On January 25th, 2014, a local shepherd while herding his cattle stumbled across mass graves in a small town of Balochistan. He alerted the local authorities who reached the site and dug out several dead bodies buried together.
Government sources say they found 17 bodies only but Baloch activists dispute this and say around 169 dead bodies were recovered, as per reports in the international media.
The Balochistan government formed a judicial commission in February 2014 to launch a probe into the discovery of these bodies. And once again Shafiq Mengal name surfaced and he became the center of attention. Local media reports say the bodies were found near his property in Khuzdar’s Tootak area, a deserted locality, and several locals have alleged his involvement in the mass graves.
Subsequently, the Pakistani Supreme Court also took notice, but to date no one has been held accountable and the government’s commission report also remained inconclusive. Many of the suspects including Shafiq Mengal refused to appear before the commission.
“Everyone knew Shafiq Mengal’s BDM and intelligence agencies were behind these mass graves. They were the dead bodies of missing persons. The judicial commission report was a mere eyewash like if you try to hide the sun with your hand,” says the Baloch editor.
After Dr. Abdul Malik left office, he reportedly said that the Pakistani military, which is considered to be the de-facto power in the province, had also agreed to a crackdown against death squads. But was the military willing to deliver on its commitment? Seeing how Shafiq goes unpunished even today, it seems the military was never on board with Abdul Malik’s plan.
The same year, Shafiq again became the center of attention but got away this time too. On May 25, 2014, eight levies security officials were allegedly killed by his men. A case was registered against him but despite the passage of several years now, there has been no progress in the case.
A Baloch politician, who was part of Dr. Malik’s government at the time claimed that during following the killings of security officials, Shafiq Mengal sensed some pressure and moved to Afghanistan for some time.
“In Afghanistan, Shafiq Mengal developed a closer nexus with sectarian outfits in the Nangarhar province,” the Baloch political leader claims, speaking on the conditions of anonymity, due to the sensitivity of the subject.
Shafiq Mengal’s sectarian links were also confirmed in a 2017 investigation by the Police’s Counter Terrorism Department (CTD) in Pakistan’s Sindh province. In the investigation report available with South Asia Press, he is named as a suspect in having helped orchestrate sectarian attacks in the province, including the 2017 failed suicide bombing on a Shiites Imam Bargah (mosque) in Shikarpur city.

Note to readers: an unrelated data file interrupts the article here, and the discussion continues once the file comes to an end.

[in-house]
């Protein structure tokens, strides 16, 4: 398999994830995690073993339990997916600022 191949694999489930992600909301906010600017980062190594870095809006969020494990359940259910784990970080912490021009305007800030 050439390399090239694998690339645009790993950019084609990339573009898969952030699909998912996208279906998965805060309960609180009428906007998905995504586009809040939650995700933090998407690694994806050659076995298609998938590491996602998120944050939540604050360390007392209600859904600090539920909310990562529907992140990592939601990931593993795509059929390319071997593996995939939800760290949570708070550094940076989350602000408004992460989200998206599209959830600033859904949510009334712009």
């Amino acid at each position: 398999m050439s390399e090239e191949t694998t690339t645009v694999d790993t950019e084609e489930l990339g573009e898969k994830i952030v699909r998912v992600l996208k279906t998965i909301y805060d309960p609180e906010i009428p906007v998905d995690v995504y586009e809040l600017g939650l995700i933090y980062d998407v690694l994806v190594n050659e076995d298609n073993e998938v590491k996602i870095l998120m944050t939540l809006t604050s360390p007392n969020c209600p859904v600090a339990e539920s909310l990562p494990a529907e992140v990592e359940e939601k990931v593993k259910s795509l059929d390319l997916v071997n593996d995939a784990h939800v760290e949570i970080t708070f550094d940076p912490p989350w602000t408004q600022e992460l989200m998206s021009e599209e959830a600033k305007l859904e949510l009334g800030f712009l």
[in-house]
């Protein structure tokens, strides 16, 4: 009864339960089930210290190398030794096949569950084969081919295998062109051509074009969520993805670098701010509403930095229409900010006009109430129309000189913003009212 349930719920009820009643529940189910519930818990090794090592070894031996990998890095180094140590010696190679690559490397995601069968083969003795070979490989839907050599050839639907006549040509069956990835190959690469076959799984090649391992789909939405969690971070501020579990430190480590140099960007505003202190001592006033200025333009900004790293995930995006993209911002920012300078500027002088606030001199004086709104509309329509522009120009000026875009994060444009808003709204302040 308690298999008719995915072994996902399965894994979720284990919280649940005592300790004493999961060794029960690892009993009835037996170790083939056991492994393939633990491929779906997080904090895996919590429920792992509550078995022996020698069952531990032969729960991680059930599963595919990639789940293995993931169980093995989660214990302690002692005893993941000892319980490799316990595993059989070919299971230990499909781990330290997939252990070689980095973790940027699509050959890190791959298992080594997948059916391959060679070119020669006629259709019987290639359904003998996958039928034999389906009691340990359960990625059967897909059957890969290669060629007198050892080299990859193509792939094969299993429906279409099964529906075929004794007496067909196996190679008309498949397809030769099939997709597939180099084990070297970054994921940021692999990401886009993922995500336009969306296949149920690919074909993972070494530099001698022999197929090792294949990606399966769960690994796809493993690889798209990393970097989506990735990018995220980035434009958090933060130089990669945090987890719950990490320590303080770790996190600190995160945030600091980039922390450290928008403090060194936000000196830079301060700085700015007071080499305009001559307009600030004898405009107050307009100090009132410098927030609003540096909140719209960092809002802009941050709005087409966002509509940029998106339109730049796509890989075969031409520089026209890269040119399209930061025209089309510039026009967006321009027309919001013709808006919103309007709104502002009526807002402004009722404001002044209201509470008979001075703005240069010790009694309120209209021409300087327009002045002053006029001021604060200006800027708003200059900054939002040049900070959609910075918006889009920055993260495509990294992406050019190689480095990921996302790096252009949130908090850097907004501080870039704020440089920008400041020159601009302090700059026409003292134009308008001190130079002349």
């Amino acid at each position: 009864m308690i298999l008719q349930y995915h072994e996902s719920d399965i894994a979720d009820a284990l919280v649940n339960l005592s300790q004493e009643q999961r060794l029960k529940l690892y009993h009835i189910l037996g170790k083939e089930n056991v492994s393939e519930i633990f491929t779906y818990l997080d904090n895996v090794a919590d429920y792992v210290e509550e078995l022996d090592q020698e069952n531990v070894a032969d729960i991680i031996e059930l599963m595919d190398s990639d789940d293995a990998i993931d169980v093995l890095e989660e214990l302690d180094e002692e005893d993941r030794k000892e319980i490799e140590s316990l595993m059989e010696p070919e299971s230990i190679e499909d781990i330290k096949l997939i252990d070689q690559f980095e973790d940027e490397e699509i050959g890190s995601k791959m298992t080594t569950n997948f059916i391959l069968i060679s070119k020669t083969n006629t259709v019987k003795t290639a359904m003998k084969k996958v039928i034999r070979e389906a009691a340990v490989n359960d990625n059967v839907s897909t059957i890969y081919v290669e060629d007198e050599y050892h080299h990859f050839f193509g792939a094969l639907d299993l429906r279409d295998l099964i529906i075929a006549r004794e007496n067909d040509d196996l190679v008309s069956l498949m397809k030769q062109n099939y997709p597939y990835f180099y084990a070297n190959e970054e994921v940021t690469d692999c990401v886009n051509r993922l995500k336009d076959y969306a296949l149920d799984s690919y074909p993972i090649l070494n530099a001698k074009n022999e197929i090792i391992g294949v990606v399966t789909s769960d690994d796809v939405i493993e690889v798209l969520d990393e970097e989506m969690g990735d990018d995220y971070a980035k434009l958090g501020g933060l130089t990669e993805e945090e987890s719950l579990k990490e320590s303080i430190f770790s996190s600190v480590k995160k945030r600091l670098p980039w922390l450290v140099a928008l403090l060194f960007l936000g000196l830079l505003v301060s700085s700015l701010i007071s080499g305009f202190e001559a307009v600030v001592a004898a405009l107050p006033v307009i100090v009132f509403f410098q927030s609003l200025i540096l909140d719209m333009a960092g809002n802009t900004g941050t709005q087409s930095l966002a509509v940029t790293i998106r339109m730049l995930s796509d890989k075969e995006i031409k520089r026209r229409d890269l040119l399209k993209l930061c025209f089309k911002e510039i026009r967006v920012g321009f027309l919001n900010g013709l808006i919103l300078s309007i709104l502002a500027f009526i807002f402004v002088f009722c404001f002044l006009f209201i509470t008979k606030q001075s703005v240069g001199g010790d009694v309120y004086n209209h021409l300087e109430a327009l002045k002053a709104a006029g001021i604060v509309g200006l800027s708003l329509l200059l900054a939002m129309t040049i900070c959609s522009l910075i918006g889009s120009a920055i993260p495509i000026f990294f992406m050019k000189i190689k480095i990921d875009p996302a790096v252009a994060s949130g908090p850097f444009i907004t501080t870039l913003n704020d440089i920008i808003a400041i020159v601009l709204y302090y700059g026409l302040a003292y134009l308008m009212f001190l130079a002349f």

A suicide bomber, who could not detonate his explosive jacket told the Sindh police during interrogation that he stayed in Khuzdar city at Shafiq Mengal’s residence before moving to Shikarpur to carry out the attack.
Baloch journalists on the ground say his links to such sectarian anti-Shia groups were not only developed with his time in Afghanistan but already existed in Pakistan, especially due to his relationship with Ramzan Mengal (not related), the provincial chief of the Ahl e Sunnat Wal Jammat (ASWJ) in Balochistan, a radical-right religious group that declares the Shia sect Kafir. ASWJ, formerly known as Sipah e Sahaba, is also known to be close to the Pakistani military establishment.
Journalists in Balochistan tell South Asia Press it is such religious alliances of Shafiq Mengal that provide him an out-of-jail card in Pakistan and keeps his relationship with the military establishment intact, even if the relationship has seen its ups and downs.
DEATHS SQUADS: THE NETWORK
By early 2010s, the experiment that started with Shafiq Mengal’s death squad – to counter the insurgency fueled by Bugti’s assassination – had spread across the province with the Frontier Corps (FC) allegedly backing similar militias in Khuzdar and other parts of south-west Balochistan, and like Shafiq’s BDM, most of these private armed groups also quickly turned into death squads.
South Asia Press investigations reveal that the majority of such militias are run by hardcore criminals and drug lords, while a few of them are also led by extremists, pro Pakistan politicians, and former separatist insurgents who have surrendered to authorities under reconciliation schemes in the recent past.